The original Star Trek series first aired in the late-1960’s and was a cultural trailblazer in many ways. A black woman was not only on-board but was a senior bridge officer. Sulu was an Asian on primetime network television in a time when they were making Bruce Lee wear a mask to cover his yellow eyes. Chekov was a good-guy Russian in a time of intense of Cold War fear. Today this may seem trivial, but imagine the 60s with African Americans still being lynched and a Soviet-fuelled war raging in Vietnam. Gene Roddenberry was constantly fighting to give his minority characters a more prominent role while the network wanted to keep them in the background. Star Trek is the show that broadcasted the first scripted interracial kiss in television history, and Roddenberry and William Shatner and Nichelle Nichols did their best to make sure the network did not cut the historic scene out. The ideals of Star Trek were based on equality and human progress and the original series tackled subjects such ethic divisions, proliferation of war, and human (alien) rights. In as much as a television show can affect positive social change, Star Trek was an important cultural catalyst.

“Star Trek was an attempt to say that humanity will reach maturity and wisdom on the day that it begins not just to tolerate, but take a special delight in differences in ideas and differences in life forms.” ― Gene Roddenberry

Now compare this to the objectification of women, cultural vacuity, and cheap tricks of the current Star Trek incarnation. Somewhere in the dark quiet of space, Mr. Rodenberry is very, very displeased.

The Star Trek enterprise (nice pun) has lasted almost fifty years, produced twelve feature films, and hundreds of syndicated television episodes. Sure you could say that the original 1960s Star Trek series had its fair share of fluff – female characters often wearing belly-dancer outfits and glowing oddly in extreme close-ups – but that was when the show was an unidentified lifeform and had to bow to the studios in the times of I Dream of Jeannie. Once the franchise was standing on its own there was nothing gratuitous. Gene Rodenberry had a clear vision of what he wanted: the human race progressing and thriving in a future motivated by discovery and higher purpose.

Star Trek: The Next Generation ran for seven seasons during the 80s and 90s and was a commercial and critical success and I have yet to come across a mainstream show that touched on loftier moral and philosophical questions. A scan of my positronic brain shows no evidence of cheese or overt sexiness in the entire series (Deanna Troi’s tight one-piece excluded). Imagine that. A commercial success built on quality writing, distinguished acting, and mature storylines that included the philosophy of time, determinism, free will, causation, ethics and a robot wishing he was human. To this day Next Gen fans still generate millions of dollars for the franchise.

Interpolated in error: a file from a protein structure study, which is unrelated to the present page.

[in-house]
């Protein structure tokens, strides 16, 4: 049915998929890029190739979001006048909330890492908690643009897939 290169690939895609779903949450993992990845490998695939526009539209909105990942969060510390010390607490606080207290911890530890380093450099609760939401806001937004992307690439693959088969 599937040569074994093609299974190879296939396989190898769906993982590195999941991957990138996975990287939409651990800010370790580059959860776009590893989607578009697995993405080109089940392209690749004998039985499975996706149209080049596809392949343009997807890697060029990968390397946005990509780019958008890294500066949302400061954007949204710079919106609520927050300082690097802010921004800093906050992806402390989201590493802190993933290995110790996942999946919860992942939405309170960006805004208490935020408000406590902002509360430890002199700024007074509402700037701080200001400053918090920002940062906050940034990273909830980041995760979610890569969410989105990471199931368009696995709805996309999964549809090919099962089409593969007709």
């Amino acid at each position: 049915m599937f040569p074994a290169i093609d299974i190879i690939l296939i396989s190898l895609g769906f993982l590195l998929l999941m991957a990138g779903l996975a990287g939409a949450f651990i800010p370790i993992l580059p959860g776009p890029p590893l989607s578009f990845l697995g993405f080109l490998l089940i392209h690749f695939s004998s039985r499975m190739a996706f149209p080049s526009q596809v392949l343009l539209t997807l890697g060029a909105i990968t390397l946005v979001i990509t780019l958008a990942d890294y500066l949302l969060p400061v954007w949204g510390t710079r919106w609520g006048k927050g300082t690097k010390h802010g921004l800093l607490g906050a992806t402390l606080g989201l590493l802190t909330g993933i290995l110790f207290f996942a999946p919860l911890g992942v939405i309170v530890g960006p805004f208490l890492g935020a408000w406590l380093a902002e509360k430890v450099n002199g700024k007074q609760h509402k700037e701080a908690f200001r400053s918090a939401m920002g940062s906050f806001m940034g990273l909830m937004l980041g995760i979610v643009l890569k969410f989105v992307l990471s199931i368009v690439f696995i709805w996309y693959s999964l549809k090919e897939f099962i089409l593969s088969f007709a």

So why veer off course? Why change the model that has worked for so long? The excuses of financial realities will inevitably be given, and of course there must be a delicate balance between art and commercial viability, but a quick look at the Batman/Dark Knight reboots gives us a current example of making billions by delivering quality film-making and not lowering the bar. So you can toss that logic out the nearest airlock (wait, I think that’s from Star Wars).

The reason there is a Star Trek to profit from today is because time and care was taken to build something of substance. And this effort not only led to a commercially successful product but also added to our culture in very positive ways. When creating something you always have a choice of how it will be handled – some have more control than others depending on their position – and in a time when Mr. Roddenberry was a struggling writer and producer he fought as best he could for his ideals. And it paid off. Today J.J. Abrams is the new golden boy, the one who will supposedly blend Hollywood blockbusters with quality movie-making, just as his mentor and hero Steven Spielberg did for decades. But I don’t recall one Spielberg film ever resorting to flashing skin.

So go ahead guys, keep it up. More and more of us are staying home and watching HBO and AMC and Netflix and giving our dollars to quality writing and character development. By playing it cheap you are digging your own graves.

Yes, there is always a choice. You can plug in the numbers and decide to go with the easy formula – or you can resist the pressures and deliver something with substance, something that will stand the test of time and not disappear into the annals of just another blockbuster. And, perhaps more importantly, you can do your part to add to the culture, to push things forward, to pay true homage to the famous name and legacy that you now control.